From Slipstream, Kylie Nealon

 

The two men stared at the screen in front of them, disbelieving.

‘It worked,’ the older of the two whispered.

His companion’s eyes glittered under the lab’s eerie artificial lights. ‘This changes everything,’ he said. ‘Everything.’

The older man shook his head. ‘It makes no difference at all. We still can’t guarantee the subject’s safety, or the reliability of the transfer. I don’t want to take this to the committee yet.’

The younger man stood up, his athletic frame rigid with fury. ‘Your overcautious mentality is absurd, Richard. We’ve tested and retested, and we get the same result. Every. Single. Time.’ His voice rose to a half-shout on the last word.

Richard fixed his stare on his colleague of more than a decade. ‘Harry, do you understand the implications in saying something if we’re wrong?’

His voice was flat; he was weary of having the same argument they’d had dozens of times before. In the past, they’d always managed to resolve it, at least for the sake of appearances in front of the lab staff. Not this time, Richard thought. Something seemed to have shifted irrevocably in Harry. 

The latter strode to the security door as if unable to speak, clearly unwilling to break the impasse.

Don’t don’t do this, Harry!’ Richard attempted to appeal to the only thing he knew would reach him – a slim shard of morality that remained within an otherwise corrupted conscience. ‘You can’t inflict this on them. They aren’t ready. You’ll regret it, I promise!’

The younger man turned, his face hard. ‘The only thing I’ll regret, Richard, is that I wasted so many years listening to you.’

Harry slammed the ‘exit’ button, leaving Richard alone. His exhalation echoed around the room, save only for the beeping coming from the panel in front of him. He knew there was no longer any point in delaying. Touching the console in front of him, he waited. A woman’s face appeared in front of him, her concern evident. ‘Cerys? We have a problem.’

 

‘Miss Hambleton?’

The assertive query came amidst the shrieks of joy and garbled announcements over the loudspeakers. Even at 7:00am, Heathrow was mental. Sixteen-year-old Scarlett pushed her overloaded trolley towards a small man holding a ‘D’Orsay Academy’ sign with her name on it.

‘Hi, that’s me,’ she managed, holding her wayward trolley with one hand.

He smiled, and took hold of the trolley as it threatened to mow down a group of old aged pensioners who’d also come off her flight.

‘Welcome to London, Miss. Come with me – you’re the last one to come through.’ He began weaving through the throngs of waiting relatives and friends with an ease that spoke of many such previous trips.

Scarlett followed, tripping over feet and earning a few scowling looks in the process. As she drew closer to the exit door, the air shimmered and she felt a familiar wave of nausea rooting her to the spot.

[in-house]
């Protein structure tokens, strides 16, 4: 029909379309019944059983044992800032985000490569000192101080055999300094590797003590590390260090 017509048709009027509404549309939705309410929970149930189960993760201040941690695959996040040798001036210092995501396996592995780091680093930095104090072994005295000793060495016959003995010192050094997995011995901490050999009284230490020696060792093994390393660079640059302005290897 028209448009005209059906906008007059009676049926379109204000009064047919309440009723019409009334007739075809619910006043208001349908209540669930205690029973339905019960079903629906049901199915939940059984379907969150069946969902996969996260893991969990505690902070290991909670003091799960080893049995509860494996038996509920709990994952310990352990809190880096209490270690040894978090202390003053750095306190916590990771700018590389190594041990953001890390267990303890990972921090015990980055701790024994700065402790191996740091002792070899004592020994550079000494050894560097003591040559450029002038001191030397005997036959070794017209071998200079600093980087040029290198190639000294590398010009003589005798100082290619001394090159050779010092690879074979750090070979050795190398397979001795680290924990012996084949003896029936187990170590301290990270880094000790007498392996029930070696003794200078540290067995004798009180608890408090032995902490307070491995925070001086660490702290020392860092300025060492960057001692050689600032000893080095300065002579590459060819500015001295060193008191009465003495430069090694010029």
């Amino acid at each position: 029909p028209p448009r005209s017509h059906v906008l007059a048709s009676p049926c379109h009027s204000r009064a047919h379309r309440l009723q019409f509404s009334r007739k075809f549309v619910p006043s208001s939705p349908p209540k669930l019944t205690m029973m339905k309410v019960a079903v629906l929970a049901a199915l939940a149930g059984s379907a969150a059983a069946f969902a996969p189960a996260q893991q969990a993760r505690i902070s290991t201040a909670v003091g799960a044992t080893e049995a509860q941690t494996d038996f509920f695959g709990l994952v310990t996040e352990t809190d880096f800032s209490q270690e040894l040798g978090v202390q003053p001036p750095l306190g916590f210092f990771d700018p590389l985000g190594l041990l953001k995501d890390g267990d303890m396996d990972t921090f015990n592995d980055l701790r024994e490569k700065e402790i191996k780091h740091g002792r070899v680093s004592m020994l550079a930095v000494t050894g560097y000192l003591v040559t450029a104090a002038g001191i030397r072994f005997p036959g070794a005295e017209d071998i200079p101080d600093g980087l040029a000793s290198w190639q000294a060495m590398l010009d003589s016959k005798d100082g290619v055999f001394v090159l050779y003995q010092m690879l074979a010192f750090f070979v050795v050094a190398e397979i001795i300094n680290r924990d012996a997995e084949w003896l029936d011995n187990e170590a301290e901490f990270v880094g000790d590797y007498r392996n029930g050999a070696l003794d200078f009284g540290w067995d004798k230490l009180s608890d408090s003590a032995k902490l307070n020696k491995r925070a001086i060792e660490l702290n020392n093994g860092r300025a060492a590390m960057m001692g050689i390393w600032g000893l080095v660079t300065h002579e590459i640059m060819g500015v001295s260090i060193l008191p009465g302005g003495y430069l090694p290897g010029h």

Multi-hued auras began appearing around people who were eyeballing her with wary expressions. Please, not here, she pleaded with the universe. She closed her eyes and took a few breaths, hoping it might disappear. These weird episodes, which appeared out of nowhere, had become more frequent over the last six months. Scarlett had no idea what was causing them, but she was pretty sure that the last thing she wanted was another one in the middle of the world’s busiest airport. The deep breathing was making her hyperventilate, and a cold sweat broke out between her shoulder blades, sticking her already grubby t-shirt to her back. Behind her, someone let out a harsh string of curses under his breath.

‘What is it with you tourists? Want to take a few pictures? Move, already!’ The sarcasm was unmistakable, made more prominent with an American twang. A tall, lean boy of about her own age, sidestepped Scarlett, his bright blue eyes glaring down at her. His movie star looks were spoiled by a scowl that tore up his face.

‘Geez, okay,’ Scarlett said. She wiped her sweaty palms on her jeans and straightened up.

The boy huffed. ‘Spare me your redundant apologies.’ His eyes flicked over her. Scarlett pushed her slightly damp hair back and looked up at him, nausea forgotten.

‘I don’t think I did apologise,’ she replied, stung by his rudeness. ‘I’m so sorry that I stopped you getting your,’ she glanced at the solitary bag slung over his shoulder, ‘duffel bag out of here. I can imagine how inconvenient it must be for you having to get all of that luggage out of here.’

The duffel bag was definitely a step down, for someone who looked like he wasn’t short of a bob or two, as her granny would say. She noticed that the boy’s knuckles were turning white as she spoke, an unexpected anxiety that was at odds with the arrogant attitude.

‘Whatever.’ He hoisted the bag closer to his body and brushed past her, leaving a whiff of leather and something metallic hanging in the air. Scarlett watched him climb into a car that must have cost more than her parents made in a year.

‘Uh, Miss?’ her driver’s voice called out to her from the kerb. ‘Gotta go, love, the traffic’ll be a nightmare if we wait any longer.’

Scarlett nodded and walked over. The boy’s car melted into the traffic and she realised that her ‘episode’ had been cut short by his unexpected intervention.  Cheered by the thought, she boarded her bus and put him completely out of mind.

 

On the D’Orsay bus, Scarlett met three other new students who’d arrived around the same time she had. They seemed nice, though she couldn’t imagine that she’d find a friend like Sass, who’d been her best friend since they were five. Determined to soak in as much detail for her first missive home, Scarlett studied the landscape, fascinated by how different everything looked here. It was so green and tidy, compared to the desiccated wild dryness of home.